On the steady compressible flows in a nozzle Zhouping Xin The Institute of Mathematical Sciences, The Chinese University of Hong Kong 2008, Xiangtan
Contents §1 Introduction • Compressible Euler system and transonic flows • Global subsonic flows • Subsonic-Sonic flows • Transonic flows with shocks ** A Problem due to Bers ** A problem due to Courant-Friedrich on transonic-shocks in a nozzle
§2 Global Subsonic and Subsonic-Sonic Potential Flows in Infinite Long Axially Symmetric Nozzles • Main Results • Ideas of Analysis §3 Global Subsonic Flows in a 2-D Infinite Long Nozzles • Main Results
§4 Transonic Shocks In A Finite Nozzle • Uniqueness • Non-Existence • Well-posedness for a class of nozzles
§1 Introduction The ideal steady compressible fluids are governed by the following Euler system: where
Key Features: • nonlinearities ( shocks in general) • mixed-type system for many interesting wave patterns (change of types, degeneracies, etc.) It seems difficult to develop a general theory for such a system. However, there have been huge literatures studying some of important physical wave patterns, such as • Flows past a solid body; • Flows in a nozzle; • Wave reflections, etc.
Even for such special flow patterns, there are still great difficulties due to the change type of the system, free boundaries, internal and corner singularities etc.. Some simplified models: Potential Flows: Assume that In terms of velocity potential , Then (0.1) can be replaced by the following Potential Flow Equation.
with and the Bernoulli’s law which can be solved to yield here is the enthalpy given by .
Remark 1: The potential equation (0.4) is a 2nd order quasilinear PDE which is Remark 2: (0.4) also appears in geometric analysis such as mean curvature flows. 2-D Isentropic Euler Flows Assume that S = constant. Then the 2-D compressible flow equations are
The characteristic polynomial of (0.7) has three roots given as Thus, (0.7) is hyperbolic for supersonic flows (0.7) is coupled elliptic-hyperbolic for subsonic flow (0.7) is degenerate for sonic flow CHALLENGE: Transonic Flow patterns
M Huge literatures on the studies of the potential equation (0.4). In particular for subsonic flows. The most significant work is due to L. Bers (CPAM, Vol. 7, 1954, 441-504):
Fact: For 2-D flow past a profile, if the Mach number of the freestream is small enough, then the flow field is subsonic outside the profile. Furthermore, as the freestream Mach number increases, the maximum of the speed will tend to the sound speed. (See also Finn-Gilbarg CPAM (1957) Vol. 10, 23-63). These results were later generalized to 3-D by Gilbarg and then G. Dong, they obtained similar theory. And recently, a weak subsonic-sonic around a 2-D body has been established by Chen-Dafermos-Slemrod-Wang.
A lot of the rich wave phenomena in M-D compressible fluids appear in steady flows in a nozzle, which are important in fluid dynamics and aeronautic. In his famous survey (1958), Bers proposed the following problem: For a given infinite long 2-D or 3-D axially symmetric solid nozzle, show that there is a global subsonic flow through the nozzle for an appropriately given incoming mass flux One would expect a similar theory as for the airfoil would hold for the nozzle problem. Question: How the flow changes by varying m0?
s However, this problem has not been solved dispite many studieson subsonic flows is a finite nozzle. One of Keys: To understand sonic state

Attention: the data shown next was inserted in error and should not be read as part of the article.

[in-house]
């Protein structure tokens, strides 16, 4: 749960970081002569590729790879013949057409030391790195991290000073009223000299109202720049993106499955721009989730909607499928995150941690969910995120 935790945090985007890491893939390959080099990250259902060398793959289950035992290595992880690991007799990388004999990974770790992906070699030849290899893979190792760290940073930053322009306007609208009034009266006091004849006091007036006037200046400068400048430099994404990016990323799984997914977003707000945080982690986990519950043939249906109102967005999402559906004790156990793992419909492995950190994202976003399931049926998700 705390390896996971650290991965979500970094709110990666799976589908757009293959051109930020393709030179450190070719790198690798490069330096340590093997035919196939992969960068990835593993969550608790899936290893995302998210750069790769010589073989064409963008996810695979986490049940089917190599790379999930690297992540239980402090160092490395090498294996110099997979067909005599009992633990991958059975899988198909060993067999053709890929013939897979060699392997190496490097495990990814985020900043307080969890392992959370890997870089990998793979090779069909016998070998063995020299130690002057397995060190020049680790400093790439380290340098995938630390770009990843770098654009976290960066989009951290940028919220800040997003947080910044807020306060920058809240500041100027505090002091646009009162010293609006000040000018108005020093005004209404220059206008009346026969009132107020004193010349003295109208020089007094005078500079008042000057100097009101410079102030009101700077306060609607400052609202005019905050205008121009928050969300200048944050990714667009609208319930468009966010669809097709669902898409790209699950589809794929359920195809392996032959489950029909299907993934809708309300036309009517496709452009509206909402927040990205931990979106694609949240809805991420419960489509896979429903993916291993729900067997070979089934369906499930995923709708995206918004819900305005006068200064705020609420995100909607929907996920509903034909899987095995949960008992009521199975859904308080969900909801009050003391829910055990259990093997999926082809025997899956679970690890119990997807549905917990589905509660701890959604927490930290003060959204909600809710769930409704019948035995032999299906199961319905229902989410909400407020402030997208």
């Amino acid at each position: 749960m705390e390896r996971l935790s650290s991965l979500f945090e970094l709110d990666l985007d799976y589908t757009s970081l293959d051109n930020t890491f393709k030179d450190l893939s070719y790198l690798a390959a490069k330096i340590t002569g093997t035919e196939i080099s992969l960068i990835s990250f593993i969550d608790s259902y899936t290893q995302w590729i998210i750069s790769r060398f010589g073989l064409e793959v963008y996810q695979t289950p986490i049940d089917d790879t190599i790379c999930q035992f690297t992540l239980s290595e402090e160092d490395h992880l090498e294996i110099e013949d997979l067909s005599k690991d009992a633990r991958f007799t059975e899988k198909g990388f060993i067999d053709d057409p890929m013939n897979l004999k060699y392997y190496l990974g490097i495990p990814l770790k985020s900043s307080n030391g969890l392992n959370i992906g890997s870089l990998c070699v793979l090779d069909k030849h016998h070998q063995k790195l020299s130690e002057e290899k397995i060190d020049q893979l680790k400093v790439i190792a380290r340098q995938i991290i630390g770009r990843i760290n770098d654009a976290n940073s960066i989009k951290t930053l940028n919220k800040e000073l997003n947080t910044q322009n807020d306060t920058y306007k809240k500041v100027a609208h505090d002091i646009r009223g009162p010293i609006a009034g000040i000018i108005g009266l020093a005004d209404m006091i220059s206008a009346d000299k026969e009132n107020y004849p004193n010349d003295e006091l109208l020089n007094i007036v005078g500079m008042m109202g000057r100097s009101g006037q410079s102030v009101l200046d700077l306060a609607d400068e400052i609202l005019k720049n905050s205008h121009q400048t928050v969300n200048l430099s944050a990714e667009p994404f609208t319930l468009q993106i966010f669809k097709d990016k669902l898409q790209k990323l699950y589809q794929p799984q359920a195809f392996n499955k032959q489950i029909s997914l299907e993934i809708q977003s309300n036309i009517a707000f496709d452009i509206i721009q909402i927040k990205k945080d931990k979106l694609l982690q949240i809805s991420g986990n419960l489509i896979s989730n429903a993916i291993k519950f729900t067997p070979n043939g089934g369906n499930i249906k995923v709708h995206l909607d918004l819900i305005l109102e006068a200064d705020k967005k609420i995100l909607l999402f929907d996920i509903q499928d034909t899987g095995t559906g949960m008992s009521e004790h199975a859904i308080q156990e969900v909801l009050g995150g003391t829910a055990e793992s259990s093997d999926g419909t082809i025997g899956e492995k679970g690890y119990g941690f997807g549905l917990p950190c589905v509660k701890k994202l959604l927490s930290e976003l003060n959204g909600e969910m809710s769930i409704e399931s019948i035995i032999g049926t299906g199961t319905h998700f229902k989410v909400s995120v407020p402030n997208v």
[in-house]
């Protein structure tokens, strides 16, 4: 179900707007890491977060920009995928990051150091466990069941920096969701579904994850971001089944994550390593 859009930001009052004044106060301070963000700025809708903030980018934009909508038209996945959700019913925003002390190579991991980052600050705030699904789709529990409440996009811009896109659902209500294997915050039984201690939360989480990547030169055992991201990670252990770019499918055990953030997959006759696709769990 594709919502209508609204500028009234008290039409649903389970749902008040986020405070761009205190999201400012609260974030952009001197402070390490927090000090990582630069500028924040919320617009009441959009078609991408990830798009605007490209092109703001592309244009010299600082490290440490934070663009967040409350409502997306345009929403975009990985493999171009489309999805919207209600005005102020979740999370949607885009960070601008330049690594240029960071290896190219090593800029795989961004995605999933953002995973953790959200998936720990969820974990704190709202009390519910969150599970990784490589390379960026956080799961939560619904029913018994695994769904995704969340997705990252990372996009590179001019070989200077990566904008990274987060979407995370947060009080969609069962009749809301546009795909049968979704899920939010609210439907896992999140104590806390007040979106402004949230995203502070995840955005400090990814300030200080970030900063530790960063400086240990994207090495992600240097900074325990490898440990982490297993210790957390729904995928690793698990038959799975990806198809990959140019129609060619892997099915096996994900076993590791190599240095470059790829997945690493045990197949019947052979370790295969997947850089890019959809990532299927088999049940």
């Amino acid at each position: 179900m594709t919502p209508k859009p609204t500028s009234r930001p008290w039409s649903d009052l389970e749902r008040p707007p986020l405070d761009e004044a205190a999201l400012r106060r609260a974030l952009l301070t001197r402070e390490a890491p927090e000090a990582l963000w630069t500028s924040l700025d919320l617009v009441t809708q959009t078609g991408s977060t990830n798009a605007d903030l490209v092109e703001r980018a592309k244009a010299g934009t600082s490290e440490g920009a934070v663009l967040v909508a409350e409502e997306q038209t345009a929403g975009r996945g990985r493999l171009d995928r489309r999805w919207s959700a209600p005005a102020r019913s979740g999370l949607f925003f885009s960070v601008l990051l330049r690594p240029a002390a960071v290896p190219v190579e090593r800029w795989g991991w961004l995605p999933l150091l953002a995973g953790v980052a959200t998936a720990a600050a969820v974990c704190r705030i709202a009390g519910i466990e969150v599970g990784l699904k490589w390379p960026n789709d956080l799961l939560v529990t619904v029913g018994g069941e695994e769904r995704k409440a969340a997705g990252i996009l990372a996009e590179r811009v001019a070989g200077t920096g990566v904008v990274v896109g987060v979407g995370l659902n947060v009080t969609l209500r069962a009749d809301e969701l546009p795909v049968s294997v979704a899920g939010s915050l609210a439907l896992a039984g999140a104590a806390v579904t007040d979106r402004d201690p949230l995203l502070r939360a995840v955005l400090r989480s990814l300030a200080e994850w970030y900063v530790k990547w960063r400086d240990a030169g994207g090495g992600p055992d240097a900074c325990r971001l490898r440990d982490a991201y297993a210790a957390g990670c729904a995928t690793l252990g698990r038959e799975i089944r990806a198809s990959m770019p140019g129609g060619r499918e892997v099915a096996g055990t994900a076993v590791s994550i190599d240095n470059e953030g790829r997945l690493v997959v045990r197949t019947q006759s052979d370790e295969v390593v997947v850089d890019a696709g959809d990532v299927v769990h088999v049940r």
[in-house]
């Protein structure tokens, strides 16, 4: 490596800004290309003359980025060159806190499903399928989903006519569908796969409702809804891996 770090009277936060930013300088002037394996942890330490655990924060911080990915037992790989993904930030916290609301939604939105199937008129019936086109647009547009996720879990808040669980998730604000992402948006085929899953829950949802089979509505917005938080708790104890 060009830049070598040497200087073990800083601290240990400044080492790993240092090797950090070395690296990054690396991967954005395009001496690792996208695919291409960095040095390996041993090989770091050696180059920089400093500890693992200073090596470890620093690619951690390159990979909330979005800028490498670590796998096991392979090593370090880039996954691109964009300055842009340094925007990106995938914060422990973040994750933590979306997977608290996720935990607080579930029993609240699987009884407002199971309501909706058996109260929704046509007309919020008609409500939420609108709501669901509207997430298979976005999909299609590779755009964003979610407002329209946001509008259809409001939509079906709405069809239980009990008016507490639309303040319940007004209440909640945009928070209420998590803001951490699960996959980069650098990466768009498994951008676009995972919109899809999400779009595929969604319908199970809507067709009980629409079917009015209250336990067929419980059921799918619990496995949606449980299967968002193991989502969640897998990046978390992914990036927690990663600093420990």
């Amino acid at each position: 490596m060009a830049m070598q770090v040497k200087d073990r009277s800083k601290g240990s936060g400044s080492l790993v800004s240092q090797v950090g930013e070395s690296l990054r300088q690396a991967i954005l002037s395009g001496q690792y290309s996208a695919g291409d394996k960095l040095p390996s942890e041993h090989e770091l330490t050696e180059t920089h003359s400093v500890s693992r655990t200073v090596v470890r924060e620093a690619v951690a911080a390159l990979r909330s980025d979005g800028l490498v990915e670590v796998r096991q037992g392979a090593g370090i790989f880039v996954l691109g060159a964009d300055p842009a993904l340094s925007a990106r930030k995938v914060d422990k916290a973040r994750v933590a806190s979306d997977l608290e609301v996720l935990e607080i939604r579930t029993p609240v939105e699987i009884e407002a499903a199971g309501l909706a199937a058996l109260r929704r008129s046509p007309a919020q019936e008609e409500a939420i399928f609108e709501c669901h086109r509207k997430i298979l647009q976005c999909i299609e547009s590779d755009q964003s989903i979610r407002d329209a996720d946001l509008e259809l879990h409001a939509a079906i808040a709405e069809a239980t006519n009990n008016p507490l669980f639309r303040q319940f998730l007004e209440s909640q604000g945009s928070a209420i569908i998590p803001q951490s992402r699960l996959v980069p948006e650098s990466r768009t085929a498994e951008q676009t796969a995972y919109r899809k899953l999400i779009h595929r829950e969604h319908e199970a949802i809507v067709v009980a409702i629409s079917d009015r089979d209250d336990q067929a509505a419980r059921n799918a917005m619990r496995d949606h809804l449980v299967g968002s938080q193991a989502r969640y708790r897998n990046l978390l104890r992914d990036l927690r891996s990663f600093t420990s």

Our main strategy to studying compressible flows in a nozzle is: • Step 1 Existence of subsonic flow in a nozzle for suitably small incoming mass flux • It is expected that if the incoming mass flux is small, then global uniform subsonic flow in a nozzle exists. • Some of the difficulties are: • Global problem with different far fields, so the compactification through Kelvin-type transmation becomes impossible;
Possibility of appearance of sonic points • For rotational flows, it is unclear how to formulate a global subsonic problem. Step 2 Transition to subsonic-sonic flow We study the dependence of the maximum flow speed on the incoming flux and to investigation whether there exists a critical incoming flux such that if the incoming mass flux m increases to , then the corresponding maximum flow speed approaches the sound speed.
Step 3 Obtain a subsonic-sonic flow in a nozzle as a limit of a sequence of subsonic flows. Assume that Step 1 and Step 2 have been done. Let Let be the corresponding subsonic flow velocity field in the nozzle. Questions: 1. 2. Can solve (0.4)?
If both questions can be answered positively, then will yield a subsonic-sonic flow in a general nozzle!! • Remark: Due to the strong degeneracy at sonic state, it is a long standing open problem how to obtain smooth flows containing sonic states, exceptions: • accelerating transonic flows (Kutsumin, M. Feistauer) (for special nozzles and special B.C.) • subsonic flow which becomes sonic at the exit of a straight expanding nozzle (Wang-Xin, 2007)
shock wave Finally, we deal with transonic flows with shocks. When , in general, transonic flows must appear. However, it can be shown that smooth transonic flows must be unstable (C. Morawetz).
Thus, SHOCK WAVES must appear in general, and the flows patterns can become extremely complicated. Then the analysis of such flow patterns becomes a challenge for the field due to: • complicated wave reflections, • degeneracies, • free boundaries, • change type of equations, • mixed-type equations, etc.
Thus, Morawetz proposed to study the general weak solution by the framework of Compensated-Compactness for the 2-D potential flows. Yet, this approach has not been successful so far. The quasi-1D model has been successfully analyzed by many people, Embid-Majda-Goodam, Gamba, Liu, etc. Some special steady multi-dimensional transonic wave patterns with shock have been investigated recently by Chan-Feldman, Xin-Yin, S. Chen, Fang etc.
pe Motivated by engineering studies, Courant-Friedrichs proposed the following problem on transonic shock phenomena in a de Laval nozzle: 0, (q0, 0, 0)